Metsi and her two sons continue to do well, the two boys are the same size as their mother now, and it is often hard to tell who is who in the long grass!
The Xindlevhana male was also seen – he was having a slight confrontation with Xinzele, nothing came of it and they both went their separate ways. The Kashane male was seen frequently around Idube too.
Other leopards seen included the Xikavi female; the Ravenscourt female, who has new cubs across our eastern boundary, and the Tlangisa female who is thriving in the vacant area left by the death of her mother.
The cheetah sightings were limited to the older male ‘Makumisa’ who was seen regularly in the south, the coalition of three males has moved out of the area and we hope to see them again soon.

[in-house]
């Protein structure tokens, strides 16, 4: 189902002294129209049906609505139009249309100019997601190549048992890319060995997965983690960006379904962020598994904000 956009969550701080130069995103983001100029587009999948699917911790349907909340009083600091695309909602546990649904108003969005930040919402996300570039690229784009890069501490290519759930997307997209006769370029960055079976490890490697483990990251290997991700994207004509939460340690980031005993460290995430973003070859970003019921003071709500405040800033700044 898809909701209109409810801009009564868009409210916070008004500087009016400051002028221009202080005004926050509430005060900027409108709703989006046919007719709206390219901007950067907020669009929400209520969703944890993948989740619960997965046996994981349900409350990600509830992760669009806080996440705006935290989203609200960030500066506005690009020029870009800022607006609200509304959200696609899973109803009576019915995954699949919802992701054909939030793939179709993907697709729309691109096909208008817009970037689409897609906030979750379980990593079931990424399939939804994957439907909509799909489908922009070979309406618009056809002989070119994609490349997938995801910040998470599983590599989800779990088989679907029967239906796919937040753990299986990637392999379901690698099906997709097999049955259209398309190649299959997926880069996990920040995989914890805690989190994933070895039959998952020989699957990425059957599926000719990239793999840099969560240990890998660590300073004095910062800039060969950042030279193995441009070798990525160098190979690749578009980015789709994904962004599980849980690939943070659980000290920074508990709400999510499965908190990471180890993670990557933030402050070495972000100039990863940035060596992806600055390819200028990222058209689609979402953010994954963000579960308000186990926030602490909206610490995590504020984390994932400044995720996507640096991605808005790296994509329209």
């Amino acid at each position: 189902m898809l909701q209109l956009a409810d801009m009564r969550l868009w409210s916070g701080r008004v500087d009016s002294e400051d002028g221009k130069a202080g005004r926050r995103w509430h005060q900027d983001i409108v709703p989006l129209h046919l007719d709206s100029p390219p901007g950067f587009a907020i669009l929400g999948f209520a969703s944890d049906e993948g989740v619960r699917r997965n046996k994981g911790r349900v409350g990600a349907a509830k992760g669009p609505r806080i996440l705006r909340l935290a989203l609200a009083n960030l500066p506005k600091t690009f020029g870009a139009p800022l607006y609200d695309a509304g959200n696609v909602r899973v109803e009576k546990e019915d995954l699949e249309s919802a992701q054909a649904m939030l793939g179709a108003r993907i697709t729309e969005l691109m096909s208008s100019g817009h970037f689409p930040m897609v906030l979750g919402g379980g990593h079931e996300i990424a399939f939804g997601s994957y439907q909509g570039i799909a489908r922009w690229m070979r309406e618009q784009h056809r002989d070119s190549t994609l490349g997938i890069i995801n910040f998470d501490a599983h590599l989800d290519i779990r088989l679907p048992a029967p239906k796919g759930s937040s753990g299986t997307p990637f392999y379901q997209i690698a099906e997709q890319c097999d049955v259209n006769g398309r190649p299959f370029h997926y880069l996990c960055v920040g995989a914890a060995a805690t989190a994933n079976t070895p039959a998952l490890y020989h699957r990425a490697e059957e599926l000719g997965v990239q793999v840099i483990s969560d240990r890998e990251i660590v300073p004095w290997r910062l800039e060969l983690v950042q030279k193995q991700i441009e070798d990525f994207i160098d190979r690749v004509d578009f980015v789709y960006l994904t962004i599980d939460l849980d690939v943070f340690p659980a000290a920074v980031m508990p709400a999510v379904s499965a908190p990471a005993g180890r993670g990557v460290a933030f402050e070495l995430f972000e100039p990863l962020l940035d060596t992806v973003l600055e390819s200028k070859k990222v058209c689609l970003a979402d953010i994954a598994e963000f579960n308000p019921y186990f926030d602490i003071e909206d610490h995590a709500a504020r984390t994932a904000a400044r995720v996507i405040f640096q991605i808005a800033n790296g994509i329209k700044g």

The wild dog pack was seen with both females looking heavily pregnant, they were spending a lot of time looking for suitable den sites and hopefully they will settle in one spot soon.
Buffalo were a regular sight; the big herd is currently split in two and are around on a regular basis. The “dagga boy” bull buffalo are also seen all over the area regularly.
Zebra and giraffe are still around in small groups, often on the clearings in front of the lodge.
The next month promises many more great sightings, you can get regular updates on what is happening on our facebook page: http://www.facebook.com/idubelodge and out twitter feed: http://twitter.com/idube_lodge
Until next time,
Rob The Ranger